Common terms you may see when using a bail bondsman

Unless you have been through the process before, it would make complete sense that most would not know common law and bail bond terms. But given how quickly everything happens when someone gets arrested, it could be helpful to know the basics. Here are some of the most helpful terms to know and understand.

Bail Bond

When a judge set bond, what they are doing is offering a cost in exchange for the defendant to be released while awaiting trial. There are several types of bail bonds but the most common tend to be cash and surety bonds.

Indemnitor

An indemnitor is essentially another word for a co-signer. This is a person (usually a very close friend, significant other or family member) who is willing to sign a contract with the defendant promising that they will show up to court. If for any reason the defendant does not show and makes no effort to reschedule, the indemnitor may be on the hook for the entire bond cost that has been forfeited. For this reason, anyone who becomes an indemnitor must have full and complete trust in the person they are helping to bail out.

Surety

A bail bond is a type of bond that is accessed by working with a bail bonds agency. This type of bond only required about 10-15% of the actual bond cost down while the rest is covered by the agency. In exchange for this, the agency considers the cost down a service cost which makes it not refundable.

Forfeiture

When a bond is in forfeiture, it means that the defendant has failed to return to court which has resulted in the bond cost being forfeited. Typically the bond cost, is refunded (either to defendant directly if paid with a cash bond or to the bail bondsman when dealing with a surety bond) but this cost will be forfeited to the courts which mean that either the defendant will lose out on getting this money back and will likely deal with a bench warrant for their arrest or they will have to pay back the bail bond agency in addition to dealing with the bench warrant and potentially further charges.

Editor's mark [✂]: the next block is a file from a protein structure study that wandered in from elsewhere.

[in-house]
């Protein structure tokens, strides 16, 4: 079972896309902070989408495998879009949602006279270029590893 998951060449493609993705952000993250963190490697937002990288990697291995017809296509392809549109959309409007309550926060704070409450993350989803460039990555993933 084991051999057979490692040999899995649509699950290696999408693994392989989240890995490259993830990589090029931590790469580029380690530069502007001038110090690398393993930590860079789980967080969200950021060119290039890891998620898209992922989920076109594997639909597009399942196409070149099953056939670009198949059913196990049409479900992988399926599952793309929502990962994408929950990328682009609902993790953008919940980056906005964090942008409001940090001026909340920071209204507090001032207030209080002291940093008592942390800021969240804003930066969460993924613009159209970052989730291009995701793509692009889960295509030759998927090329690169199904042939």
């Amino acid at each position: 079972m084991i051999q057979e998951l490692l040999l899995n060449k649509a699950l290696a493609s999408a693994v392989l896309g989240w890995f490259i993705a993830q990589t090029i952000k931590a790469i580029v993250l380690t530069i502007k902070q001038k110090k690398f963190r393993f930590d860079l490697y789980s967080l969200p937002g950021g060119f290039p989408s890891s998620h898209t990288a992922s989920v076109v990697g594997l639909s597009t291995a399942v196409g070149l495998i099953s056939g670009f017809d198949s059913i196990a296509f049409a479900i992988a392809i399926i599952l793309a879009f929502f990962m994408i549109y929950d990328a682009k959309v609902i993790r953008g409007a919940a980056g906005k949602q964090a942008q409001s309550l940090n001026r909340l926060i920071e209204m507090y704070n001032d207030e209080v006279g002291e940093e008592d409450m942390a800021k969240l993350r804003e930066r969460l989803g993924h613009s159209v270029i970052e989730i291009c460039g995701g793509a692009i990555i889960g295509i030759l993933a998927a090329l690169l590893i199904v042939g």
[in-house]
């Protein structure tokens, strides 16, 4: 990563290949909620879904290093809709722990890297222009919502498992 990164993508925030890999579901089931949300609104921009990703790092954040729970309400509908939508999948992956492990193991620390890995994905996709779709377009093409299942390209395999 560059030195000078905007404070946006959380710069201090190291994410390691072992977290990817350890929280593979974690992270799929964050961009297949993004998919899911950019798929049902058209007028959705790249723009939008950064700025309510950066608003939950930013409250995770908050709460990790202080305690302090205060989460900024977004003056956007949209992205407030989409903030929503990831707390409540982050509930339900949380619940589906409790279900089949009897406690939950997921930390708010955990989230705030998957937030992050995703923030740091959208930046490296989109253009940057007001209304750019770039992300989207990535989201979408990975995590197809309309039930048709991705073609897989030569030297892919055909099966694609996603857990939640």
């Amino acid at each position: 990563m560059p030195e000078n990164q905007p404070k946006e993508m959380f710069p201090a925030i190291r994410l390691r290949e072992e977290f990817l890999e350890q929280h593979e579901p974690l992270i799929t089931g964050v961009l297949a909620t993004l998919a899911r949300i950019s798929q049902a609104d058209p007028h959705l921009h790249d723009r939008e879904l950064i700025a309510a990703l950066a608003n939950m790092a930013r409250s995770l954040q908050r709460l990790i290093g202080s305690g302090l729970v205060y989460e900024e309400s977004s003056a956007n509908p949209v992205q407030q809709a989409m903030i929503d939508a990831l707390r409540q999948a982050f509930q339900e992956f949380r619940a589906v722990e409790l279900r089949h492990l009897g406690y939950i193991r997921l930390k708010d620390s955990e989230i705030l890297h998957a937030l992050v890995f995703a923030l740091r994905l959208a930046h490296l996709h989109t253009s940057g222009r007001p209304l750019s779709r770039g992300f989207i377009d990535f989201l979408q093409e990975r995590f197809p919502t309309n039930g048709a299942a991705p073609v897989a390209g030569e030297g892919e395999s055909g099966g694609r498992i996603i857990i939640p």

Cash Bonds

Cash bonds are the most traditional and direct type of bond. This is a bond where you pay the full cost of the set bond amount directly to the courts without any type of middle man and in turn you will only need to report to the pre-trial officer. Since the entire cost is being held by the courts, this money should be returned directly to the defendant at the end of the case.

Defendant

A defendant is a word used for the person who has been arrested and is officially charged with a crime. They are referred to as defendants because in court their position will be to defend their actions against the charges in order to show their innocence.

While this is just the tip of the iceberg when it comes to legal terms, this should be a good basis for knowing and understanding the main concepts when working with the courts or a bail bondsman if needed.